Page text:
Pharping is an ancient place of Buddhist pilgrimage. There are two caves that were the places of meditation of the famous Buddhist tantra master – Padmasambhava known as Guru Rinpoche. He brought Buddhist tantra teaching into Tibet in the 8th century. According to the Tibetan legends and beliefs the Master possessed so much magical power that not only he was able to humble local demons, but also to force them to protect Buddhist teachings. He attained the ultimate enlightenment during many years of meditation practiced in these caves. It is the reason that many  the Tibetan Buddhist masters consider this place as much important as Bodhgaya, where the historical Buddha - Siddartha Gautama attained his enlightenment. There are many Tibetan Buddhist monasteries and meditation centre here.

Photo 17: Tibetan yogini in Pharping. Photo by Dariusz Stobiecki.

Photo 18: The very specific atmosphere of Pharping's area, the Tibetan prayer flags. Photo by Dariusz Stobiecki.

We can find not just calmness and peace here, but also we can admire local landscape with the vast mustard fields, village houses, as if hidden in the middle of them, the Tibetan prayer flags blowing in the wind, and eagles flaying over the hills.

Photo 19: Pharping area's landscape. Photo by Dariusz Stobiecki

Photo 20: Tibetan prayer flags blowing in the wind. Photo by Dariusz Stobiecki

Dakshinkali is just 6 km. from Pharping, but it is a very different world. There is  the goddess Kali temple there, what makes this place of the most sacred Hindu area in Nepal. Twice a week, on Tuesday and Saturday the goddess Kali followers gather here with the animals, which are to be slaughtered and dedicated to Kali, the goddess of death in Hinduism. People brought here goats, rams, cocks and sometimes buffalos. Animals are slaughtered in the main yard of the temple by the temple butchers. After that meat is taken by the owners of animals and eaten by their families in the forest surrounding the temple. The rest part of meat is taken back home. The temple can be entered only by Hindu people, but tourist can see everything from small hills surrounded the temple. Dakshinkali is a typical Hindu pilgrimage site with a lot of small shops, stalls and also with wandering Hindu saints. After spending here a couple of hours we will be on the road back to Kathmandu, where we spend next night in our hotel.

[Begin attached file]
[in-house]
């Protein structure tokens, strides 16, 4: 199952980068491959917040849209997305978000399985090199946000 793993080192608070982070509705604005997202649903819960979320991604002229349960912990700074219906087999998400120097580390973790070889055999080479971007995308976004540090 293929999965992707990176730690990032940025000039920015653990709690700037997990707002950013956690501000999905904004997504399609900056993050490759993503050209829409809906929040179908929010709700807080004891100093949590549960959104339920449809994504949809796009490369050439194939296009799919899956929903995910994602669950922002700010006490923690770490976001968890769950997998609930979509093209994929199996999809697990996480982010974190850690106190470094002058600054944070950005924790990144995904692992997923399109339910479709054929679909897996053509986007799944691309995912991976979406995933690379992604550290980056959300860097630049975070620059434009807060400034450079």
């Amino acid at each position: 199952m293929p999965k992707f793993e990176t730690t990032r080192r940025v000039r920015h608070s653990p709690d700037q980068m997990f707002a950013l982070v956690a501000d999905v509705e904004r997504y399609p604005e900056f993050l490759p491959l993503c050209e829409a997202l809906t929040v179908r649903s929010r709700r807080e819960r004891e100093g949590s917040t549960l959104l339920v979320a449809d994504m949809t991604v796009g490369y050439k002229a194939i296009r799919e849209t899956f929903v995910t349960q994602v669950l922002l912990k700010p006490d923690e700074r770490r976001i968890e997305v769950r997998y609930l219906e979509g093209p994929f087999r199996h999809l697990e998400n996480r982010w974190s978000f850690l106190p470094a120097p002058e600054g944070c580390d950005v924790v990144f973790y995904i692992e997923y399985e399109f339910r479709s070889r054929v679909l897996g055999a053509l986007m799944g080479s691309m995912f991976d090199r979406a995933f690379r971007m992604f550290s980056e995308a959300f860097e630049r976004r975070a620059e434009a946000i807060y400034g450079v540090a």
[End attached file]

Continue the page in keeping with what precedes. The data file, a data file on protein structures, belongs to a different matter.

Photo 21: Goddess Kali's followers in the temple. Photo by Dariusz Stobiecki.

Photo 22: Wandering Hindu saint, sadhu, a follower of Lord Shiva. The head of an accidental woman appearing above the sadhu's head creates the very interesting element of this photography. The images of Shiva very often included the Ganga's head, which symbolises the wisdom. Photo by Dariusz Stobiecki.

Spiritual journey to Nepal: About

Day 5

Today we are going to visit two towns, which are very close to Kathmandu. They were the capitals of independent kingdoms long time ago, but they lost their significance later. On the other hand a hidden stroke of fortune helped them preserved their medieval air to the present day. We are going to Patan and Bhaktapur, the hidden gems of Nepal.

Once upon a time, Patan was named “The city of thousand golden roofs”. Until 6th century was of the most important Buddhist places in the whole Asia. Many monks have been arriving here from China, Tibet and India. It was said that the city was inhabitant by Buddhist monks and different artists.

While staying in these cities, one can has  an experience as if one goes back in time because the atmosphere here is very similar to this, which was in these places many centuries ago. There are classic pagodas in Newa style of architecture used by Newari people in Kathmandu Valley. They are dedicated to God Shiva and to Lord Krishna, who is considered as an avatar of the god Vishnu.

Photo 23: Patan Durbar Square. Photo by Shauraav Shresta /

 Bhaktapur – it is another place on the road of our excursion. It was founded in 12th century by the king from Malla dynasty, and it was the capital of Kathmandu Valley till 15th century. It was built by Newari people who are one of the most important tribes of Nepal. We can stay here for same time in order to experience inimitable magic and mystery of this place. Except the temples there are many shops offer the souvenirs and traditional Newari crafts. After spending many hours in these mysterious places we will be heading to Kathmandu.